ODI has carried out a review of the performance of lump sum cash transfers, as part of a wider, three-year study on cash transfers funded by the Swiss Agency for Development Cooperation.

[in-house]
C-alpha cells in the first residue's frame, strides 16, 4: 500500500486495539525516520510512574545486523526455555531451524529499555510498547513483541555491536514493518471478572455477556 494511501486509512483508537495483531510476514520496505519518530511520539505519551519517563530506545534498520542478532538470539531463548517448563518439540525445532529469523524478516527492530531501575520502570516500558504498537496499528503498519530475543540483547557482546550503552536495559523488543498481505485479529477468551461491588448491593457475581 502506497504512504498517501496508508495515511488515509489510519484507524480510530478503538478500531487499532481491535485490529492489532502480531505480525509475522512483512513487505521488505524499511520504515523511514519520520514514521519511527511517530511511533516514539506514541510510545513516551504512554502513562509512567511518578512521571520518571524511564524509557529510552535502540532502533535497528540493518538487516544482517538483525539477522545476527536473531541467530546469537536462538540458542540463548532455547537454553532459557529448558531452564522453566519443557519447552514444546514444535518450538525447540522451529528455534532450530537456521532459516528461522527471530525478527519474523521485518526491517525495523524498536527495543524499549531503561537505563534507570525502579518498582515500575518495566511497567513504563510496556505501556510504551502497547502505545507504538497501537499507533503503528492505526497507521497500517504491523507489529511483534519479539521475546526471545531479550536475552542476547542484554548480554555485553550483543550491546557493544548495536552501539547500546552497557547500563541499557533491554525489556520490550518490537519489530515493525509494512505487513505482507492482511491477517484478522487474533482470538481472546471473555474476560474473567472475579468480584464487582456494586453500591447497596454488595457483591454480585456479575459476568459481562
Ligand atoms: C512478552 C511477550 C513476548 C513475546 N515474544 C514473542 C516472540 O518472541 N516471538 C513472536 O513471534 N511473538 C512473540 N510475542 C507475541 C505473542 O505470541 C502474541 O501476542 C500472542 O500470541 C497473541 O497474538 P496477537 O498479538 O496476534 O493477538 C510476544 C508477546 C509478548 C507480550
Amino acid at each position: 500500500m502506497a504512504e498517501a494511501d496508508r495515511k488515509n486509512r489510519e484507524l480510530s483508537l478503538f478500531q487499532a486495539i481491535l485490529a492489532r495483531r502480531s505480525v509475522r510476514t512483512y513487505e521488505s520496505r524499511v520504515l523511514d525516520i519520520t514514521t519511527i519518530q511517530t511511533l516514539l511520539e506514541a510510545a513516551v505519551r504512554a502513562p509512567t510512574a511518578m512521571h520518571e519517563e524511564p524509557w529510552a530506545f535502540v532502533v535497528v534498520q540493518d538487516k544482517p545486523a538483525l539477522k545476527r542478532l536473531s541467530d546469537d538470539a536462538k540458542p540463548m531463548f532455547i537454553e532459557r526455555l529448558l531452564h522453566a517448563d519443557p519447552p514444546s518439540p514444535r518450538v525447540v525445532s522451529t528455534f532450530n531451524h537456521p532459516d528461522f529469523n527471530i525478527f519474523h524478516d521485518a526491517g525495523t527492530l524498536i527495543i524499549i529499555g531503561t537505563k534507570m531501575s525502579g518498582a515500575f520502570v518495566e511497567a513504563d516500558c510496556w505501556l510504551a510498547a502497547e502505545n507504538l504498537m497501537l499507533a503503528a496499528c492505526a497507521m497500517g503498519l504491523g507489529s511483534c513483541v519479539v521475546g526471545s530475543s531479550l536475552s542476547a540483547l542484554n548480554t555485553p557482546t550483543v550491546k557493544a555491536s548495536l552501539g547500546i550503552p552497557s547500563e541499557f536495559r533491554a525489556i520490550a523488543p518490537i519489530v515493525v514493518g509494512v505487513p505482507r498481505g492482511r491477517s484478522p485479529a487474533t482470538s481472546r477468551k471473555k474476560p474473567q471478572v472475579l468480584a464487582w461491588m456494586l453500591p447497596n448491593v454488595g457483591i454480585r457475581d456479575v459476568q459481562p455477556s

Lump sums were found to perform better in post-emergency than development contexts, especially where beneficiaries were familiar with the assets that had to be replaced (fishing boats, livestock etc) and markets continued to function. In development contexts, appropriate complementary measures, such as the provision of land in housing projects and of small, time-bound stipends and veterinary services in livestock projects, resulted in moderate success. Phased, conditional payments were time-consuming but generally effective. Without these complementary actions, lump sums are more akin to investment funds than social transfers, tend to favour men over women, and allow those who invest early to take a lion’s share of market opportunities.